11 February 2012

Human Rights Watch Founder Disses HRW

This is now old news, because the report is dated October 2009. It started in the New York Times, not noted, I understand from American watchers of these things, for its sympathy for Israel these days: indeed, some have bracketed the NYT with The Guardian for the well-known sympathy for Israel both have shown in the recent past. That last sentence, by the way, is a dictionary definition of the use of irony - in practice, the opposite of what one means.

The item was then picked up by NGO Monitor, and thus, it's here. I thought it worth rescuing this old story because we're all in danger of mistaking form for substance, and an organisation called Human Rights Watch sounds as though it should be monitoring breaches of such things. Not anymore, according to the founder, Robert L. Bernstein. He founded it in 1978 and was the founding Chairman for 20 years and, at the time of writing, had been Founding Chairman emeritus for 10 years. But the organisation, Bernstein says, "[having] had as its original mission to pry open closed societies, advocate basic freedoms and support dissenters[has more] recently...been issuing reports on the Israeli-Arab conflict that are helping those who wish to turn Israel into a pariah state."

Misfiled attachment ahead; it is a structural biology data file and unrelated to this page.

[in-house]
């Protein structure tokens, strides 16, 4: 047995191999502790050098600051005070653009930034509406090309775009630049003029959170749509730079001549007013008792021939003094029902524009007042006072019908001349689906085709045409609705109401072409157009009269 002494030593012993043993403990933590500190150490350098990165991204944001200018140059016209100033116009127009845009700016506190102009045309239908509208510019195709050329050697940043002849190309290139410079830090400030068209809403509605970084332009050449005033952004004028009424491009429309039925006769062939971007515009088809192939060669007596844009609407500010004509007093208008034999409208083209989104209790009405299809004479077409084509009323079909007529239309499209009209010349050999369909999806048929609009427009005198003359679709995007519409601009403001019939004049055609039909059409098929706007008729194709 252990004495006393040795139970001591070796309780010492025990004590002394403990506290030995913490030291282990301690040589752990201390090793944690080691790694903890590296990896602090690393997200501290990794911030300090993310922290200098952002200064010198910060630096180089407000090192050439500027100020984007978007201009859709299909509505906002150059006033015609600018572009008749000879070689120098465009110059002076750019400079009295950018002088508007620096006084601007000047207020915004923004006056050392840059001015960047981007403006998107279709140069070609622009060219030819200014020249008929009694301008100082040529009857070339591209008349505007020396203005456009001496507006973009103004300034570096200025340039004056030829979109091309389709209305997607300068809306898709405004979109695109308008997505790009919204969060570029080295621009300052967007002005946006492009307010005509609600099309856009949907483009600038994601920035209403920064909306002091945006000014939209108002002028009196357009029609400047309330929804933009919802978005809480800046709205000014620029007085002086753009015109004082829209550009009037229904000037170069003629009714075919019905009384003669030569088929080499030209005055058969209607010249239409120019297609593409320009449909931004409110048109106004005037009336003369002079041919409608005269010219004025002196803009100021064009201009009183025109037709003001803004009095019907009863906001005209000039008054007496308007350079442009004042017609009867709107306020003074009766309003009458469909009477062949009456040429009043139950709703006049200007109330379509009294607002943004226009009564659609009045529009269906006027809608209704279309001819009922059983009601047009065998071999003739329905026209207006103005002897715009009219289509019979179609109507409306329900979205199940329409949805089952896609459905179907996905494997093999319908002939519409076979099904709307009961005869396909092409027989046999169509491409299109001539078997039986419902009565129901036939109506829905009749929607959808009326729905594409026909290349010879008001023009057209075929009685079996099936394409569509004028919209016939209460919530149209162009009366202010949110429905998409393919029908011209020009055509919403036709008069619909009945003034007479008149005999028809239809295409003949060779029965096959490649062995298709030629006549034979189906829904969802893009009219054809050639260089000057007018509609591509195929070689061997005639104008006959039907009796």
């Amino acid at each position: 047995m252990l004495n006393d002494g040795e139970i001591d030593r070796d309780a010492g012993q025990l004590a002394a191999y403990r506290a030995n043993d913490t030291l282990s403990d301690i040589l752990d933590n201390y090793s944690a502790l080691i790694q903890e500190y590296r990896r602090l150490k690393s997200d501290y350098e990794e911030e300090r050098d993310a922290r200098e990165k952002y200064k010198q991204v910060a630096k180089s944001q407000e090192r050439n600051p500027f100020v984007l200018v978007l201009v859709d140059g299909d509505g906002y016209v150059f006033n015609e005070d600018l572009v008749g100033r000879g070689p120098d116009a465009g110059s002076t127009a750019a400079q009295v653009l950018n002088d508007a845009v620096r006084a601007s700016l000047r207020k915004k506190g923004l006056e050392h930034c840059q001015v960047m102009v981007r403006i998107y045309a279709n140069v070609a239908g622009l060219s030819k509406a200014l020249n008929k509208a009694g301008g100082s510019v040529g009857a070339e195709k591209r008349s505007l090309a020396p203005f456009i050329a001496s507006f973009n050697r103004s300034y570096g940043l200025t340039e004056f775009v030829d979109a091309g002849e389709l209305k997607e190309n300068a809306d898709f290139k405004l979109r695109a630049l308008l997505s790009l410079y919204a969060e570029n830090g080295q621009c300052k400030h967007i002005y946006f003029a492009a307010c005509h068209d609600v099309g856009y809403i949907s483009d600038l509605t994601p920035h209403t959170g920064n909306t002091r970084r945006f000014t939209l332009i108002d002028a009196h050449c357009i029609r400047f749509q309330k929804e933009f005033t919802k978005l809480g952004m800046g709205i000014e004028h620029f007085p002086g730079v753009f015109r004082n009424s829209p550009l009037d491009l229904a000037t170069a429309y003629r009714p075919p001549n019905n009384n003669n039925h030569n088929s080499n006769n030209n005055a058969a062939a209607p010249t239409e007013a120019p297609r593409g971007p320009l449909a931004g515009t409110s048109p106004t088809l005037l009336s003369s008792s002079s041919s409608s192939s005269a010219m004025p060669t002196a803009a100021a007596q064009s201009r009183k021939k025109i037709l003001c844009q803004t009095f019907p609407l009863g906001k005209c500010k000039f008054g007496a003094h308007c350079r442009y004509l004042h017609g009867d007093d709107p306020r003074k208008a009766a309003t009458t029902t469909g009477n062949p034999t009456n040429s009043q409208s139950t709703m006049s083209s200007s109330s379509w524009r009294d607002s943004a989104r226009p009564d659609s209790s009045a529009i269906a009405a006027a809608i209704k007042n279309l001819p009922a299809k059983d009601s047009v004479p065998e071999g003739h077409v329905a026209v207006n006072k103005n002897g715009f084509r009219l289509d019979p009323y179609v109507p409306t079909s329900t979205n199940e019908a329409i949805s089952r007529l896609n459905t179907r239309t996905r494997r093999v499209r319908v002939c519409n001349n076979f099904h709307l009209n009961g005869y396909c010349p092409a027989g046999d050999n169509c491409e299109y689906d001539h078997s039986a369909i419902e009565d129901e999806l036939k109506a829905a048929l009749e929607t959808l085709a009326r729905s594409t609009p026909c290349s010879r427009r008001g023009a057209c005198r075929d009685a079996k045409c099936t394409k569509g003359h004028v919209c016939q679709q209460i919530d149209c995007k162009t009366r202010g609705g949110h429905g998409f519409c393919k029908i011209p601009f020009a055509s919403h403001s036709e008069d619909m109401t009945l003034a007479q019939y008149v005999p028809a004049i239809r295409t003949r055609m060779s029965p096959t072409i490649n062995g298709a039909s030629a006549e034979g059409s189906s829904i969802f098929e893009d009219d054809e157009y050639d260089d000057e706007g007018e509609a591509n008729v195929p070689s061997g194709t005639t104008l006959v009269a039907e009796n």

Well, nothing new there: plenty of organisations and groups are doing that, all over the place. Why worry about one more, we might ask ourselves. Because, Bernstein continues, "we (the original HRW, that is) always recognized that open, democratic societies have faults and commit abuses. But we saw that they have the ability to correct them — through vigorous public debate, an adversarial press and many other mechanisms that encourage reform. That is why we sought to draw a sharp line between the democratic and nondemocratic worlds, in an effort to create clarity in human rights."

You'll get the point that Bernstein sees Israel as one of those capable of correcting the abuses and failings, unlike closed, undemocratic societies. Indeed, he more than makes the point when he goes on to note that "Israel, with a population of 7.4 million, is home to at least 80 human rights organizations, a vibrant free press, a democratically elected government, a judiciary that frequently rules against the government, a politically active academia, multiple political parties and, judging by the amount of news coverage, probably more journalists per capita than any other country in the world — many of whom are there expressly to cover the Israeli-Palestinian conflict." Of course, Bernstein goes on to draw the obvious lesson concerning the Arab societies that surround Israel.

By Brian Goldfarb.

Update: An Open Letter to Kenneth Roth, Executive Director of Human Rights Watch. Read it and see for yourself what HRW turned into these days...

And thanks to Petra Marquardt-Bigman for the tip.